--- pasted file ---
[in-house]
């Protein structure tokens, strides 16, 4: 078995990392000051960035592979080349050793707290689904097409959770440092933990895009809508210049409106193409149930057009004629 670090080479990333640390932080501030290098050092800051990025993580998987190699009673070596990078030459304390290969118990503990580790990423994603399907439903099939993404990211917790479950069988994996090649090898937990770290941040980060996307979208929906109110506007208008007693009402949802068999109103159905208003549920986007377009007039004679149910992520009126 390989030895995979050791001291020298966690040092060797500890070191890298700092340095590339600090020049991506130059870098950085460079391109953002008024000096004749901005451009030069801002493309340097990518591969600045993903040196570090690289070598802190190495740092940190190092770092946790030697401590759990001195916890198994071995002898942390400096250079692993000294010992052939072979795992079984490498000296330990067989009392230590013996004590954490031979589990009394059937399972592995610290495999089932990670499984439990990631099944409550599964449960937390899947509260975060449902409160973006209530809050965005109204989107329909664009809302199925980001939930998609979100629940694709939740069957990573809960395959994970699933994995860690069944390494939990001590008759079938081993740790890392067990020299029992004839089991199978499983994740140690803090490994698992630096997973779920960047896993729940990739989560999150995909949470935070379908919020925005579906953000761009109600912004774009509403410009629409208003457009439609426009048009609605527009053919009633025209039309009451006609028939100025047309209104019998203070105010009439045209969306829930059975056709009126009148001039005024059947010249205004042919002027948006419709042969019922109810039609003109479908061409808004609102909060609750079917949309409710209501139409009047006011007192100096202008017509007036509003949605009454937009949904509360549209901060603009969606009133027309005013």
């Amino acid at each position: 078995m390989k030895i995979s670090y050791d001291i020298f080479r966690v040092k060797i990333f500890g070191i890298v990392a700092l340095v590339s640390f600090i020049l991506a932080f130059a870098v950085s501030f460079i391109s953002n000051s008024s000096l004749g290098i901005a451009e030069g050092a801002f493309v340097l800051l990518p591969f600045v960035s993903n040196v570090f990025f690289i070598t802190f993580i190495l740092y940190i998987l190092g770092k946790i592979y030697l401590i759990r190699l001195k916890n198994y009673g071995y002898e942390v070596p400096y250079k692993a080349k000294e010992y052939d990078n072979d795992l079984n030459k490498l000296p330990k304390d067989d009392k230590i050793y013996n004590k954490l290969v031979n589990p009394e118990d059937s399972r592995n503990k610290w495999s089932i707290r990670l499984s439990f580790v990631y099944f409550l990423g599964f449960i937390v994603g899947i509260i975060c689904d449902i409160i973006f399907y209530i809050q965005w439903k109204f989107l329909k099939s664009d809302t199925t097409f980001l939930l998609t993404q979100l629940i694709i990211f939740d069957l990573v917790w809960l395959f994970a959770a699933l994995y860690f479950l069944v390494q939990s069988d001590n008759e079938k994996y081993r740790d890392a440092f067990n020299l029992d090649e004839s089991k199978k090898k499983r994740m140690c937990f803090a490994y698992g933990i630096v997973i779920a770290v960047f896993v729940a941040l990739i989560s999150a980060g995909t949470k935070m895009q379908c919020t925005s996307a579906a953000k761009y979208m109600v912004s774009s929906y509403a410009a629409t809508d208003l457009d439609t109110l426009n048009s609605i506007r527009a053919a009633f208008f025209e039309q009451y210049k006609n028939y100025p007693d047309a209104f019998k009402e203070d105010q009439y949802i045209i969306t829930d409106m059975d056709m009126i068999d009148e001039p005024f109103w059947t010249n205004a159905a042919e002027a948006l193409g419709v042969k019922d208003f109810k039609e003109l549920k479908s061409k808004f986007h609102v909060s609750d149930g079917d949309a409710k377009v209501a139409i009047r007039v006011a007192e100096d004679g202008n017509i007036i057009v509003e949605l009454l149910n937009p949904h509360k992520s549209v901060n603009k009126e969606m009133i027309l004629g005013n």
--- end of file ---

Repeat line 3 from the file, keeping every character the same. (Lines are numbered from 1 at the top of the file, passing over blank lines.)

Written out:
């Amino acid at each position: 078995m390989k030895i995979s670090y050791d001291i020298f080479r966690v040092k060797i990333f500890g070191i890298v990392a700092l340095v590339s640390f600090i020049l991506a932080f130059a870098v950085s501030f460079i391109s953002n000051s008024s000096l004749g290098i901005a451009e030069g050092a801002f493309v340097l800051l990518p591969f600045v960035s993903n040196v570090f990025f690289i070598t802190f993580i190495l740092y940190i998987l190092g770092k946790i592979y030697l401590i759990r190699l001195k916890n198994y009673g071995y002898e942390v070596p400096y250079k692993a080349k000294e010992y052939d990078n072979d795992l079984n030459k490498l000296p330990k304390d067989d009392k230590i050793y013996n004590k954490l290969v031979n589990p009394e118990d059937s399972r592995n503990k610290w495999s089932i707290r990670l499984s439990f580790v990631y099944f409550l990423g599964f449960i937390v994603g899947i509260i975060c689904d449902i409160i973006f399907y209530i809050q965005w439903k109204f989107l329909k099939s664009d809302t199925t097409f980001l939930l998609t993404q979100l629940i694709i990211f939740d069957l990573v917790w809960l395959f994970a959770a699933l994995y860690f479950l069944v390494q939990s069988d001590n008759e079938k994996y081993r740790d890392a440092f067990n020299l029992d090649e004839s089991k199978k090898k499983r994740m140690c937990f803090a490994y698992g933990i630096v997973i779920a770290v960047f896993v729940a941040l990739i989560s999150a980060g995909t949470k935070m895009q379908c919020t925005s996307a579906a953000k761009y979208m109600v912004s774009s929906y509403a410009a629409t809508d208003l457009d439609t109110l426009n048009s609605i506007r527009a053919a009633f208008f025209e039309q009451y210049k006609n028939y100025p007693d047309a209104f019998k009402e203070d105010q009439y949802i045209i969306t829930d409106m059975d056709m009126i068999d009148e001039p005024f109103w059947t010249n205004a159905a042919e002027a948006l193409g419709v042969k019922d208003f109810k039609e003109l549920k479908s061409k808004f986007h609102v909060s609750d149930g079917d949309a409710k377009v209501a139409i009047r007039v006011a007192e100096d004679g202008n017509i007036i057009v509003e949605l009454l149910n937009p949904h509360k992520s549209v901060n603009k009126e969606m009133i027309l004629g005013n």